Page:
Near Kastelli and Koum Kapi, north-east of the old town of Chania, is the Splantzia district. Its distinctive feature is its square with the church of Agios Nikolaos (St Nicholas), part of the old Dominican friary, which was converted into the Mosque of Sultan Ibrahim during the Turkish period.
The church of St Nicholas was converted into a barracks for the Turkish Janissaries, but was also their place of daily prayer. The church was renamed “Hügar Tzamissi”, probably a corruption of “Hükümdar Tzamissi”, meaning “Mosque of the Sovereign”. It housed the scimitar of the Turkish dervish who was the first to enter the city, a sacred and miraculous relic to the Turks. The minaret which was added to the church has two distinctive circular balconies.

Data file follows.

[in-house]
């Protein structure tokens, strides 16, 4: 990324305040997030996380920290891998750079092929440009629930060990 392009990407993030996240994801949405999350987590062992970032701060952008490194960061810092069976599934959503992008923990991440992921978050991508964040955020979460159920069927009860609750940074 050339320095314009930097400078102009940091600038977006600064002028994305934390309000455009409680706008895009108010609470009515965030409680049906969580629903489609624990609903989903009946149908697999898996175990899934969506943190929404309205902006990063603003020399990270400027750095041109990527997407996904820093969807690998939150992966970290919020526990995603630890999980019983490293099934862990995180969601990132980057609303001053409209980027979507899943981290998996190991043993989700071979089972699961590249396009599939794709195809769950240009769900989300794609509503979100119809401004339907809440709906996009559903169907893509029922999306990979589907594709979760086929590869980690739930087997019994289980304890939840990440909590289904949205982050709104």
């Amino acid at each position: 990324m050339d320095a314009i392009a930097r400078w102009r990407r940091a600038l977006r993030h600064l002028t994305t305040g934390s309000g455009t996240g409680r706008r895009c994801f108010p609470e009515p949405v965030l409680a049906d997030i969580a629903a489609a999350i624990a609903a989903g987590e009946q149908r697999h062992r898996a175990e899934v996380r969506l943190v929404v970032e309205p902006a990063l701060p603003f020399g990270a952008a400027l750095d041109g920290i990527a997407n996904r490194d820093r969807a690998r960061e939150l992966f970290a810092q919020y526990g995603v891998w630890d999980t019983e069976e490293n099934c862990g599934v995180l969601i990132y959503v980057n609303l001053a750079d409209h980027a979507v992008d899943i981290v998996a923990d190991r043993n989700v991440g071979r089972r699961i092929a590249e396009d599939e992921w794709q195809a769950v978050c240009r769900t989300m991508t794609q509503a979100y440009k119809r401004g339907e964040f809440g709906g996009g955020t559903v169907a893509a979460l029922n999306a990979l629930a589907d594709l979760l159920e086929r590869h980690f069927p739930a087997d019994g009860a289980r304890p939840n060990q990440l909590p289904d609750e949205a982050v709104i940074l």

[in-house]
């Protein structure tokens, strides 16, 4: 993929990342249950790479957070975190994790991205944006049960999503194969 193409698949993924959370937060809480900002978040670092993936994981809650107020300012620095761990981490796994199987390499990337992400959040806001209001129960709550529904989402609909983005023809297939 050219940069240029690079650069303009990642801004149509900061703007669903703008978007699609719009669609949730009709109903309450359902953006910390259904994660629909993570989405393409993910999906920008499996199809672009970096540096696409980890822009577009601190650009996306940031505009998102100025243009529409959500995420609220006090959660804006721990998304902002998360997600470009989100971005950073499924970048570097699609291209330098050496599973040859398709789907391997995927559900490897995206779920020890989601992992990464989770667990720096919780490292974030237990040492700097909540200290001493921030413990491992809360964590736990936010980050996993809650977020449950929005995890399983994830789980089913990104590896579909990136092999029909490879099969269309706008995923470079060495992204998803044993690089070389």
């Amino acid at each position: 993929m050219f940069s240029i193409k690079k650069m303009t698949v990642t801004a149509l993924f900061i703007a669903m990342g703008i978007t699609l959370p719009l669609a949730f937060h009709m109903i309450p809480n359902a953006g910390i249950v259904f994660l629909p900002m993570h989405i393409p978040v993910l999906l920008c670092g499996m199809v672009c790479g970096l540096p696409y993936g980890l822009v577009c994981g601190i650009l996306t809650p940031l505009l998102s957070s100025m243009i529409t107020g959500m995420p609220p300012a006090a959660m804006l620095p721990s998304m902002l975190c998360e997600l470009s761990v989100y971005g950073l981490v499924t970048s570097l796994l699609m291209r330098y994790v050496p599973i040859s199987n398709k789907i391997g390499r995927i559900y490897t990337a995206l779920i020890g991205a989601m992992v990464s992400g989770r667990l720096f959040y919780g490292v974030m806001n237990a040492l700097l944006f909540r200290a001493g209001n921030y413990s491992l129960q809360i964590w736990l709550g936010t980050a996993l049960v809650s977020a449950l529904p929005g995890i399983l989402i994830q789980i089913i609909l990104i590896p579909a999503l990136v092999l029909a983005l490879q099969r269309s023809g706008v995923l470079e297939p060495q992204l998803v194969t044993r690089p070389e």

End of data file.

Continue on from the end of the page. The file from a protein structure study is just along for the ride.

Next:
Nearby is the church of San Rocco, a round Venetian church which is no longer in use. St Rocco protected the inhabitants of Chania from the plague, a sign that the scourge of Europe in the Middle Ages did not leave Chania untouched.
During the Turkish period, the Splantzia was the Turkish quarter, the equivalent of the Christian quarter in Sindrivani Square in the harbour, the centre of the social and political life of Chania.